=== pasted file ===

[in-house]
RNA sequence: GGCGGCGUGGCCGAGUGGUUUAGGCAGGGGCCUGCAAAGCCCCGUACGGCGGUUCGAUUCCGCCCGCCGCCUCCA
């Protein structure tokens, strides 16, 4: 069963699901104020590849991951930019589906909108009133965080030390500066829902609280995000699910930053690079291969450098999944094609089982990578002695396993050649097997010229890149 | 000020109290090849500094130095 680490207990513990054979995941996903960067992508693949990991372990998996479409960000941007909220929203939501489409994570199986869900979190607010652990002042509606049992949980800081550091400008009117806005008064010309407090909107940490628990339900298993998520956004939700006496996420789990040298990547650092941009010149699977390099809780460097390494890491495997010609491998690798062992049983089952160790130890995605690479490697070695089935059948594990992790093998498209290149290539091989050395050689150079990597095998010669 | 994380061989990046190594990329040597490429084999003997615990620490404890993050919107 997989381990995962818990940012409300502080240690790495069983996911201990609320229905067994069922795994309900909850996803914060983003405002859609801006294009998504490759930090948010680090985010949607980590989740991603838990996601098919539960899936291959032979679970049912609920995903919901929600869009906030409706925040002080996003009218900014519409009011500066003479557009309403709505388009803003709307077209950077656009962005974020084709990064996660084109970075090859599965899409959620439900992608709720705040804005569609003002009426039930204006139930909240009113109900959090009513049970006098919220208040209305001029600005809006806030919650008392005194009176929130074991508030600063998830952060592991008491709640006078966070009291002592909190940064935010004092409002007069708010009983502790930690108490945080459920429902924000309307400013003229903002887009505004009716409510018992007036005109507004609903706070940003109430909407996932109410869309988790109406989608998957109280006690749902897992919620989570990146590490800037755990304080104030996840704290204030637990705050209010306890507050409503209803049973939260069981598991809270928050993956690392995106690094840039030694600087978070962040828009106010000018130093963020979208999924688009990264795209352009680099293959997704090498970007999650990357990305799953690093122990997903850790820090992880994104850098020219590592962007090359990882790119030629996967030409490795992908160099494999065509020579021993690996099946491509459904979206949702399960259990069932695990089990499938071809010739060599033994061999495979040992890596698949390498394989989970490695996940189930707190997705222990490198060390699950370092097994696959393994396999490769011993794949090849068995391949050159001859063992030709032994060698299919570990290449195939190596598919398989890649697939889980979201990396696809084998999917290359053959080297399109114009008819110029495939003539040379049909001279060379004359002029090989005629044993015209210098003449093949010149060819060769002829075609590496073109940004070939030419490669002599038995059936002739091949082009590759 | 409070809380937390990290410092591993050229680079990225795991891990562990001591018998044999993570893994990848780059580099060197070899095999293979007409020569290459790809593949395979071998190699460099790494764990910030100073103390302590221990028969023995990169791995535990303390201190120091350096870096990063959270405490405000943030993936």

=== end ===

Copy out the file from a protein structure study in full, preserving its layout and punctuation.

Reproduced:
[in-house]
RNA sequence: GGCGGCGUGGCCGAGUGGUUUAGGCAGGGGCCUGCAAAGCCCCGUACGGCGGUUCGAUUCCGCCCGCCGCCUCCA
């Protein structure tokens, strides 16, 4: 069963699901104020590849991951930019589906909108009133965080030390500066829902609280995000699910930053690079291969450098999944094609089982990578002695396993050649097997010229890149 | 000020109290090849500094130095 680490207990513990054979995941996903960067992508693949990991372990998996479409960000941007909220929203939501489409994570199986869900979190607010652990002042509606049992949980800081550091400008009117806005008064010309407090909107940490628990339900298993998520956004939700006496996420789990040298990547650092941009010149699977390099809780460097390494890491495997010609491998690798062992049983089952160790130890995605690479490697070695089935059948594990992790093998498209290149290539091989050395050689150079990597095998010669 | 994380061989990046190594990329040597490429084999003997615990620490404890993050919107 997989381990995962818990940012409300502080240690790495069983996911201990609320229905067994069922795994309900909850996803914060983003405002859609801006294009998504490759930090948010680090985010949607980590989740991603838990996601098919539960899936291959032979679970049912609920995903919901929600869009906030409706925040002080996003009218900014519409009011500066003479557009309403709505388009803003709307077209950077656009962005974020084709990064996660084109970075090859599965899409959620439900992608709720705040804005569609003002009426039930204006139930909240009113109900959090009513049970006098919220208040209305001029600005809006806030919650008392005194009176929130074991508030600063998830952060592991008491709640006078966070009291002592909190940064935010004092409002007069708010009983502790930690108490945080459920429902924000309307400013003229903002887009505004009716409510018992007036005109507004609903706070940003109430909407996932109410869309988790109406989608998957109280006690749902897992919620989570990146590490800037755990304080104030996840704290204030637990705050209010306890507050409503209803049973939260069981598991809270928050993956690392995106690094840039030694600087978070962040828009106010000018130093963020979208999924688009990264795209352009680099293959997704090498970007999650990357990305799953690093122990997903850790820090992880994104850098020219590592962007090359990882790119030629996967030409490795992908160099494999065509020579021993690996099946491509459904979206949702399960259990069932695990089990499938071809010739060599033994061999495979040992890596698949390498394989989970490695996940189930707190997705222990490198060390699950370092097994696959393994396999490769011993794949090849068995391949050159001859063992030709032994060698299919570990290449195939190596598919398989890649697939889980979201990396696809084998999917290359053959080297399109114009008819110029495939003539040379049909001279060379004359002029090989005629044993015209210098003449093949010149060819060769002829075609590496073109940004070939030419490669002599038995059936002739091949082009590759 | 409070809380937390990290410092591993050229680079990225795991891990562990001591018998044999993570893994990848780059580099060197070899095999293979007409020569290459790809593949395979071998190699460099790494764990910030100073103390302590221990028969023995990169791995535990303390201190120091350096870096990063959270405490405000943030993936």